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Thread: Very Old Quilt Blocks

  1. #11
    Super Member jljack's Avatar
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    Quote Originally Posted by Quilt Mom
    Wasn't cedar used originally to keep moths out of winter wollens?
    Yes, that was exactly the original intent. We have cedar lined closets in our house that was built in 1940. It's to keep bugs out....silver fish, moths, etc.

  2. #12
    Senior Member yourstrulyquilts's Avatar
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    Quote Originally Posted by Quilt Mom
    Wasn't cedar used originally to keep moths out of winter wollens?

  3. #13
    Super Member Lockeb's Avatar
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    For those family souvenirs...those antique blocks - I would personally have them mounted and framed...what a stunnng showcase of artwork they would be!

  4. #14
    Senior Member yourstrulyquilts's Avatar
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    I know what happens to fabric, but don't know how to work the computer very well!! LOL I had it written to post, then lost the answer!. Well, here we go again.
    The heavy scent of cedar is thought to mask the scent of wool, which is the target for egg-laying moths, effectively preventing her from laying her eggs. It doesn't repel them so much as it confuses the scent, in which case lavender, tansy, or rosemary will work as well. There is very little evidence that cedar actually works. The damage to wool is caused by the moth larvae, not the moth itself. The Eastern Red Cedar will kill small larvae over time in an airtight cabinet.

    The real problem with storing fabric directly on the wood in a cedar chest, is that the lignon in the wood is an acid and will weaken the fabric over time and turn it yellow. So it's a very good idea to wrap those precious quilts and blocks in acid-free paper and store them in a plastic box. I'll have to research the effects of the cedar scent on fabric, because I don't know if there is any effect at all.

  5. #15
    Power Poster Ninnie's Avatar
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    The best way to store quilts is on an unused bed. You can place them on the bed, and then cover them with a bedspread, and you will not have fold lines in them. And no light will get to them, but air will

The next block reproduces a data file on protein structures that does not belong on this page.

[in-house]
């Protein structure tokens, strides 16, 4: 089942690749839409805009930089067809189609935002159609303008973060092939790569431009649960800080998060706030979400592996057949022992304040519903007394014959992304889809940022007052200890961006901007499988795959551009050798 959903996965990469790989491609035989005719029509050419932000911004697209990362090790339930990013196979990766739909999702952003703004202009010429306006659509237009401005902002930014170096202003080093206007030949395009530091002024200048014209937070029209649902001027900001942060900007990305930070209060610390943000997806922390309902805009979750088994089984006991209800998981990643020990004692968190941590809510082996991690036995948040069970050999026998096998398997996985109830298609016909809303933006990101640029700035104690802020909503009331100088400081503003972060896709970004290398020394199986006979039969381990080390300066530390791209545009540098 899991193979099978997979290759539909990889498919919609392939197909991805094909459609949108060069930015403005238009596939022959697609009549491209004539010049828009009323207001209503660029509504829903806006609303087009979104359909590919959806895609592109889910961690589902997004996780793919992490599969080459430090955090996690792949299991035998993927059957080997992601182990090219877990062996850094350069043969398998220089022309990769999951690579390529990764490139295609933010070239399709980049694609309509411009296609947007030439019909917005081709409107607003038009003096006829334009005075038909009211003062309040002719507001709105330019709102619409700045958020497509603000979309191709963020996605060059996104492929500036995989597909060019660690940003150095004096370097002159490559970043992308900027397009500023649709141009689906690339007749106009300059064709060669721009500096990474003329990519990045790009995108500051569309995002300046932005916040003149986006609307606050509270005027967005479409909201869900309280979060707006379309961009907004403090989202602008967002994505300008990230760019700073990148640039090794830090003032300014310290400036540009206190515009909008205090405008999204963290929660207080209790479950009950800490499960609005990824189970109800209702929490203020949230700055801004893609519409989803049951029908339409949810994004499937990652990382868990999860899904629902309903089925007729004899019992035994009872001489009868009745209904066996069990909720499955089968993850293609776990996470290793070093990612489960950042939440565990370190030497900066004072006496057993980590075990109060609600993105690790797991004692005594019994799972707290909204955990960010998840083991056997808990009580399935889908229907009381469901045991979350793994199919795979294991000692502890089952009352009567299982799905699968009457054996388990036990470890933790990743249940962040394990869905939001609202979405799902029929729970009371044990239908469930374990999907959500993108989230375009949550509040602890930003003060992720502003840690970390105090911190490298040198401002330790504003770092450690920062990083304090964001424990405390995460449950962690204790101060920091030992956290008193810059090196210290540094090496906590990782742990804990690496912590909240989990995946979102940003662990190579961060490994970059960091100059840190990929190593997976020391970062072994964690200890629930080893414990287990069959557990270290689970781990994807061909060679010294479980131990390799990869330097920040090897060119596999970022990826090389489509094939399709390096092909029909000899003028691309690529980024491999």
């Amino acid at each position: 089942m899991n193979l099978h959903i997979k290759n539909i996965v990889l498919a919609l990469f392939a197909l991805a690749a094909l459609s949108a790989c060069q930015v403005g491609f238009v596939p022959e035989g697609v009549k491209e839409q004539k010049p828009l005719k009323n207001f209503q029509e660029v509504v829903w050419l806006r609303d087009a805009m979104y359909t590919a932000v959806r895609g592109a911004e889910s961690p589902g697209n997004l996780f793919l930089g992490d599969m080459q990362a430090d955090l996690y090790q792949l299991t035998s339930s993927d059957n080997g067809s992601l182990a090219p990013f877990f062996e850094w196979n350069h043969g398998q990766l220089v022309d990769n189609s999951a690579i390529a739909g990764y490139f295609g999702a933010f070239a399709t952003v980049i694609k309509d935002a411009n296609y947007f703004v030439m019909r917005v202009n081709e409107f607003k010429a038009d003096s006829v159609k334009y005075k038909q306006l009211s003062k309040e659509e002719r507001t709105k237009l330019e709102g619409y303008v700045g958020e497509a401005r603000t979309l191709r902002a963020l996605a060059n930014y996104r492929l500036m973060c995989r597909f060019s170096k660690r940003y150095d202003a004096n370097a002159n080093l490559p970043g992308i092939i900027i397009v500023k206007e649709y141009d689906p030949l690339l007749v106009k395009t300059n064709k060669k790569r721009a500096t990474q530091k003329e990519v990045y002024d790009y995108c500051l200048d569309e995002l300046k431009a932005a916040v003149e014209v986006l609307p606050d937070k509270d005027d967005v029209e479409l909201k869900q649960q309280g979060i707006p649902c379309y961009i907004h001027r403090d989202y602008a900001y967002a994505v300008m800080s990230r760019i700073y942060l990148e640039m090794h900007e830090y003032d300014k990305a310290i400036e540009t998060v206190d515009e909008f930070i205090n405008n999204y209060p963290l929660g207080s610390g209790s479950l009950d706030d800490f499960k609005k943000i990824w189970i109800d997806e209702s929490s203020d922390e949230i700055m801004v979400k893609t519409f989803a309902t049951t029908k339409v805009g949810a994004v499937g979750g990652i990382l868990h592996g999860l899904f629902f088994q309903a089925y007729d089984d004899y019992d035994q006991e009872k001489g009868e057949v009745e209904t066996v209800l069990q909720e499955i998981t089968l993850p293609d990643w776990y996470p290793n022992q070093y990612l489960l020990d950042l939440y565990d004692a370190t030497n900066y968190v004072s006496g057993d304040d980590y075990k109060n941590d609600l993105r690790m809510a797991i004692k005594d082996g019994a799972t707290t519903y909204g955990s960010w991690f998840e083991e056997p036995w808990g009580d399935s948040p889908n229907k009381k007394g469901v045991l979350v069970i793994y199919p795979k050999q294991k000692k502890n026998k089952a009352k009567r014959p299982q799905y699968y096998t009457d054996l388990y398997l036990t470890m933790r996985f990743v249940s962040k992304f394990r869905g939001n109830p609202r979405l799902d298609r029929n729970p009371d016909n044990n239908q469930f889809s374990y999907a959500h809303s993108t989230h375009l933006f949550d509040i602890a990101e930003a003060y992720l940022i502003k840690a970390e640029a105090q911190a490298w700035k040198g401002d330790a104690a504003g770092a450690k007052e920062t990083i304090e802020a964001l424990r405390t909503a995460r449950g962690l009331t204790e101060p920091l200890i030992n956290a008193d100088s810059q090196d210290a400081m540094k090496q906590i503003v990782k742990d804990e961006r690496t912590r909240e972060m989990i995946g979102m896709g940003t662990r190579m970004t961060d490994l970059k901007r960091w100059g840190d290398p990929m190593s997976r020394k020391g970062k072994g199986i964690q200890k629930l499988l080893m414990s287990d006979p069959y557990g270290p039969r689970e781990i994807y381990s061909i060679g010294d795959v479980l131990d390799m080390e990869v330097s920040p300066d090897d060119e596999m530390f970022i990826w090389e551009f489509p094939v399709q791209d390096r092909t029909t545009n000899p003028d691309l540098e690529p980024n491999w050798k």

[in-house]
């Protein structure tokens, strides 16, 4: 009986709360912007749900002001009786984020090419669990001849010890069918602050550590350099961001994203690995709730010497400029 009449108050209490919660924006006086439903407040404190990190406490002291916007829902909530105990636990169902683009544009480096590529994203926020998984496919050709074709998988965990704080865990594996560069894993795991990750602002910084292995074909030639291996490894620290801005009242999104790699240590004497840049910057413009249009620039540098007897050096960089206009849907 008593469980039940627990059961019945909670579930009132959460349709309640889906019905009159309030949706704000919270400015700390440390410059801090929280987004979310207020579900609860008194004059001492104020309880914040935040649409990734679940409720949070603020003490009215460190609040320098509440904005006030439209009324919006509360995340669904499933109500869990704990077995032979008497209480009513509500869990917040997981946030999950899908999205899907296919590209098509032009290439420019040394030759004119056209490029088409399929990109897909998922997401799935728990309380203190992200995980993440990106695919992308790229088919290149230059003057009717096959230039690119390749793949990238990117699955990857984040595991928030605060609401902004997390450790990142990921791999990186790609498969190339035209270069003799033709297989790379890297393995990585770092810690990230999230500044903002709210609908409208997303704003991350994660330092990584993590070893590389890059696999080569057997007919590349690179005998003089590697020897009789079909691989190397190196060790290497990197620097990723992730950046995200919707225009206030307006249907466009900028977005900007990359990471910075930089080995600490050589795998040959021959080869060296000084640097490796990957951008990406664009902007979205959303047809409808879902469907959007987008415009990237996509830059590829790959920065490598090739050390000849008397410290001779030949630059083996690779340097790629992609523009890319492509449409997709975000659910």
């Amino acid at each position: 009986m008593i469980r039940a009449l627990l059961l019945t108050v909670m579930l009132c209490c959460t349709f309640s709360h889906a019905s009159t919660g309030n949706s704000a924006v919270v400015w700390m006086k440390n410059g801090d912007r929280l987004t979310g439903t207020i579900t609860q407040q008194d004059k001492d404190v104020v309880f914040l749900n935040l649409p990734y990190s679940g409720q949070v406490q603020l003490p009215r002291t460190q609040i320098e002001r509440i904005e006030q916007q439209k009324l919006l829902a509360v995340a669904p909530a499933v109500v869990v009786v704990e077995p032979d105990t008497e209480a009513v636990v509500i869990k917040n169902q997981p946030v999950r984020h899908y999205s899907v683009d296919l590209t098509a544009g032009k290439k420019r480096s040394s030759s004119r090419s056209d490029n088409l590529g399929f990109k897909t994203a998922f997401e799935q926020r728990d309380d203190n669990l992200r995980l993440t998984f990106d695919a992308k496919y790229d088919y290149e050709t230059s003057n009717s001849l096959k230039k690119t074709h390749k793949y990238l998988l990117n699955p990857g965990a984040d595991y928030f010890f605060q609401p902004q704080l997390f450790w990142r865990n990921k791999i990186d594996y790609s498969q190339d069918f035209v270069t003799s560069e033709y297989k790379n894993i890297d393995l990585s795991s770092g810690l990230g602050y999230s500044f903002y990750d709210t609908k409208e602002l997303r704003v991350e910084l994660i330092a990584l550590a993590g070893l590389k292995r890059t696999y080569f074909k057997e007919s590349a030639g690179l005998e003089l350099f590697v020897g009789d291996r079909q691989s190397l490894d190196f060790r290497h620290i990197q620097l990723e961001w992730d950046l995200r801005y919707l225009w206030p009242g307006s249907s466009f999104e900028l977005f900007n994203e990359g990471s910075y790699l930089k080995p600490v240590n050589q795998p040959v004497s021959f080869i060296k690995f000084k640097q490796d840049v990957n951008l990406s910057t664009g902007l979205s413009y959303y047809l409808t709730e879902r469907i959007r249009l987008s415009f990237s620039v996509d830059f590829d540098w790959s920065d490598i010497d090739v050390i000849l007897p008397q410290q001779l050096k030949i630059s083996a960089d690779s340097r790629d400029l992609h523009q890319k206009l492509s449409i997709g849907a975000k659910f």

6. #16
    Power Poster amma's Avatar
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    I like the idea of using them in smaller quilts to be admired. The bigger the quilt, the more stress on the fabrics if it is displayed even carefully.
    I can't wait to see them, and what your decision is :D:D:D

  7. #17
    Senior Member yourstrulyquilts's Avatar
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    This is true, if you have an extra bed. If you do have to fold the quilts, fold them into a long piece, then roll them and tie it with a piece of fabric, and store them in a pillow case or acid-free paper.

  8. #18
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    Honestly, they have been stored in a cedar chest for around 50 years without an detrimental affect. I never heard of this, but the opposite. Cedar was always used by my Grandmother for storing anything fabric. Interesting....

  9. #19
    Power Poster Jingle's Avatar
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    I have stuff - quilt,comforter blankets and such stored in a cedar chest, in heavy laundry bags. Some blankets weren't in the bags and I don't see anything wrong with them. I washed and dried them and are now in use and they seem fine to me. These were in there probably 15 or so years.

  10. #20
    Pineapple Princess's Avatar
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    Is it just cedar? I have a huge maple cradle my dad made for me when I was born that I store my quilts in. Right now, they're all in bags, but I was wondering...

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